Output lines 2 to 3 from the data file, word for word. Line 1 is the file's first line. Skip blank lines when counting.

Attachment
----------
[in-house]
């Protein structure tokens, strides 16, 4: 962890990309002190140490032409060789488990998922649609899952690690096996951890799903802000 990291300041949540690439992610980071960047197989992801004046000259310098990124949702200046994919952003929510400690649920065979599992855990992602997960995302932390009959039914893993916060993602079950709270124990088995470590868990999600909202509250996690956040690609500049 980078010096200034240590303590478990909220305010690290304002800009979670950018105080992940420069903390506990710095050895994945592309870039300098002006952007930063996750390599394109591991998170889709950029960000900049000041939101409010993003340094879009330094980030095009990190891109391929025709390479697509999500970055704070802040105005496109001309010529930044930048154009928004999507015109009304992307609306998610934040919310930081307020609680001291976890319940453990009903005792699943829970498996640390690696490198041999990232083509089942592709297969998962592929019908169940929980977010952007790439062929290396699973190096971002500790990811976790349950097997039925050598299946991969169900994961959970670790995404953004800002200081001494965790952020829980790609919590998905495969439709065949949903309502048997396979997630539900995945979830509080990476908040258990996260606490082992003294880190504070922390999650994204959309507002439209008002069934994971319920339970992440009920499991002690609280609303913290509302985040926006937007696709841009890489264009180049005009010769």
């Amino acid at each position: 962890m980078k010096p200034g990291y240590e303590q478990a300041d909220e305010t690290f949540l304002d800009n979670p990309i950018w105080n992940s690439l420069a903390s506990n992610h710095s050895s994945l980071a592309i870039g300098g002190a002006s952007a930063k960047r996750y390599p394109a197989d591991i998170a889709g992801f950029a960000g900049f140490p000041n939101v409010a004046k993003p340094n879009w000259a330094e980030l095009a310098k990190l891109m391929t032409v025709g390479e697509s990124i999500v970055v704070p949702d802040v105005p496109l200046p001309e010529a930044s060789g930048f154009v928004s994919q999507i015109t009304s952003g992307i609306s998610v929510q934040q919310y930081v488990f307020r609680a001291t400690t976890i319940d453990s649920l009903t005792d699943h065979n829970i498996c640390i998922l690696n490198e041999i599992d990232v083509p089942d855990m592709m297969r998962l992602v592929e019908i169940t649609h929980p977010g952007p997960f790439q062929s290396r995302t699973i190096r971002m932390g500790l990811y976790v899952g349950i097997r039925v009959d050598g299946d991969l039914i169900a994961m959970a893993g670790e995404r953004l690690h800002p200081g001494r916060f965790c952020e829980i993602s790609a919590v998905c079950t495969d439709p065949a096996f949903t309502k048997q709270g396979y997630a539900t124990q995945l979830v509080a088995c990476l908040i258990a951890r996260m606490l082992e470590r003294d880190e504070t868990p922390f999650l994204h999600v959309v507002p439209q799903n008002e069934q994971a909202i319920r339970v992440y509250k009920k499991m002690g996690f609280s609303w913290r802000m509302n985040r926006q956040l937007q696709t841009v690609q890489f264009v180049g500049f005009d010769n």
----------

């Protein structure tokens, strides 16, 4: 962890990309002190140490032409060789488990998922649609899952690690096996951890799903802000 990291300041949540690439992610980071960047197989992801004046000259310098990124949702200046994919952003929510400690649920065979599992855990992602997960995302932390009959039914893993916060993602079950709270124990088995470590868990999600909202509250996690956040690609500049 980078010096200034240590303590478990909220305010690290304002800009979670950018105080992940420069903390506990710095050895994945592309870039300098002006952007930063996750390599394109591991998170889709950029960000900049000041939101409010993003340094879009330094980030095009990190891109391929025709390479697509999500970055704070802040105005496109001309010529930044930048154009928004999507015109009304992307609306998610934040919310930081307020609680001291976890319940453990009903005792699943829970498996640390690696490198041999990232083509089942592709297969998962592929019908169940929980977010952007790439062929290396699973190096971002500790990811976790349950097997039925050598299946991969169900994961959970670790995404953004800002200081001494965790952020829980790609919590998905495969439709065949949903309502048997396979997630539900995945979830509080990476908040258990996260606490082992003294880190504070922390999650994204959309507002439209008002069934994971319920339970992440009920499991002690609280609303913290509302985040926006937007696709841009890489264009180049005009010769």
């Amino acid at each position: 962890m980078k010096p200034g990291y240590e303590q478990a300041d909220e305010t690290f949540l304002d800009n979670p990309i950018w105080n992940s690439l420069a903390s506990n992610h710095s050895s994945l980071a592309i870039g300098g002190a002006s952007a930063k960047r996750y390599p394109a197989d591991i998170a889709g992801f950029a960000g900049f140490p000041n939101v409010a004046k993003p340094n879009w000259a330094e980030l095009a310098k990190l891109m391929t032409v025709g390479e697509s990124i999500v970055v704070p949702d802040v105005p496109l200046p001309e010529a930044s060789g930048f154009v928004s994919q999507i015109t009304s952003g992307i609306s998610v929510q934040q919310y930081v488990f307020r609680a001291t400690t976890i319940d453990s649920l009903t005792d699943h065979n829970i498996c640390i998922l690696n490198e041999i599992d990232v083509p089942d855990m592709m297969r998962l992602v592929e019908i169940t649609h929980p977010g952007p997960f790439q062929s290396r995302t699973i190096r971002m932390g500790l990811y976790v899952g349950i097997r039925v009959d050598g299946d991969l039914i169900a994961m959970a893993g670790e995404r953004l690690h800002p200081g001494r916060f965790c952020e829980i993602s790609a919590v998905c079950t495969d439709p065949a096996f949903t309502k048997q709270g396979y997630a539900t124990q995945l979830v509080a088995c990476l908040i258990a951890r996260m606490l082992e470590r003294d880190e504070t868990p922390f999650l994204h999600v959309v507002p439209q799903n008002e069934q994971a909202i319920r339970v992440y509250k009920k499991m002690g996690f609280s609303w913290r802000m509302n985040r926006q956040l937007q696709t841009v690609q890489f264009v180049g500049f005009d010769n």